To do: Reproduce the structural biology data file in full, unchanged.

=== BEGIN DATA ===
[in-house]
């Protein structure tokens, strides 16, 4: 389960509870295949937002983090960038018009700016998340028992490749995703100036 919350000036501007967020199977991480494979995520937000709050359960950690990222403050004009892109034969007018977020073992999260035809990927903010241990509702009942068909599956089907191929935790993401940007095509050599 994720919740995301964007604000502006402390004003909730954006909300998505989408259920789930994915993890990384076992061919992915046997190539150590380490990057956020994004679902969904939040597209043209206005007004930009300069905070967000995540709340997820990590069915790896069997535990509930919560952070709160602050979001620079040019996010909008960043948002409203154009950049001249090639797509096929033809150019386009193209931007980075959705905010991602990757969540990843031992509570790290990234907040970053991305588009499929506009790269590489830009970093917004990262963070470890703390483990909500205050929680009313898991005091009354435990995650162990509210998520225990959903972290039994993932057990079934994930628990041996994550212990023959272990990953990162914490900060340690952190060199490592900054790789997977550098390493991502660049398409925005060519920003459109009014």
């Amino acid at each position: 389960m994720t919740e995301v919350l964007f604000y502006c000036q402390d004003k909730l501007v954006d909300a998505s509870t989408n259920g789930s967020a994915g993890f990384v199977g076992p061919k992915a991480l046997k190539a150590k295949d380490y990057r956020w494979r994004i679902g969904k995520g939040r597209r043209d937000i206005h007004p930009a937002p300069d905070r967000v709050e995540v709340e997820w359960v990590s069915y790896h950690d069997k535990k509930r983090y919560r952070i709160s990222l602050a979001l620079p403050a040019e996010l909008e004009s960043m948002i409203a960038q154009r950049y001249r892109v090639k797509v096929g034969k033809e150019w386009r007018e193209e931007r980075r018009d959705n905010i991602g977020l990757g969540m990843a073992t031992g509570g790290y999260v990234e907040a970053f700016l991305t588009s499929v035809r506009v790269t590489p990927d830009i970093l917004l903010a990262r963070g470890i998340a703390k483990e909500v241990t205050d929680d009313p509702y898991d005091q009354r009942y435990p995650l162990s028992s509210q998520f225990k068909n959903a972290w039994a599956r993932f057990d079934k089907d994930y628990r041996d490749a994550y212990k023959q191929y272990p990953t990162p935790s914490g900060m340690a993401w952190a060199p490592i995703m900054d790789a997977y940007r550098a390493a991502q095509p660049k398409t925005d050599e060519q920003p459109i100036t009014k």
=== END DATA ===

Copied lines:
[in-house]
């Protein structure tokens, strides 16, 4: 389960509870295949937002983090960038018009700016998340028992490749995703100036 919350000036501007967020199977991480494979995520937000709050359960950690990222403050004009892109034969007018977020073992999260035809990927903010241990509702009942068909599956089907191929935790993401940007095509050599 994720919740995301964007604000502006402390004003909730954006909300998505989408259920789930994915993890990384076992061919992915046997190539150590380490990057956020994004679902969904939040597209043209206005007004930009300069905070967000995540709340997820990590069915790896069997535990509930919560952070709160602050979001620079040019996010909008960043948002409203154009950049001249090639797509096929033809150019386009193209931007980075959705905010991602990757969540990843031992509570790290990234907040970053991305588009499929506009790269590489830009970093917004990262963070470890703390483990909500205050929680009313898991005091009354435990995650162990509210998520225990959903972290039994993932057990079934994930628990041996994550212990023959272990990953990162914490900060340690952190060199490592900054790789997977550098390493991502660049398409925005060519920003459109009014």
């Amino acid at each position: 389960m994720t919740e995301v919350l964007f604000y502006c000036q402390d004003k909730l501007v954006d909300a998505s509870t989408n259920g789930s967020a994915g993890f990384v199977g076992p061919k992915a991480l046997k190539a150590k295949d380490y990057r956020w494979r994004i679902g969904k995520g939040r597209r043209d937000i206005h007004p930009a937002p300069d905070r967000v709050e995540v709340e997820w359960v990590s069915y790896h950690d069997k535990k509930r983090y919560r952070i709160s990222l602050a979001l620079p403050a040019e996010l909008e004009s960043m948002i409203a960038q154009r950049y001249r892109v090639k797509v096929g034969k033809e150019w386009r007018e193209e931007r980075r018009d959705n905010i991602g977020l990757g969540m990843a073992t031992g509570g790290y999260v990234e907040a970053f700016l991305t588009s499929v035809r506009v790269t590489p990927d830009i970093l917004l903010a990262r963070g470890i998340a703390k483990e909500v241990t205050d929680d009313p509702y898991d005091q009354r009942y435990p995650l162990s028992s509210q998520f225990k068909n959903a972290w039994a599956r993932f057990d079934k089907d994930y628990r041996d490749a994550y212990k023959q191929y272990p990953t990162p935790s914490g900060m340690a993401w952190a060199p490592i995703m900054d790789a997977y940007r550098a390493a991502q095509p660049k398409t925005d050599e060519q920003p459109i100036t009014k």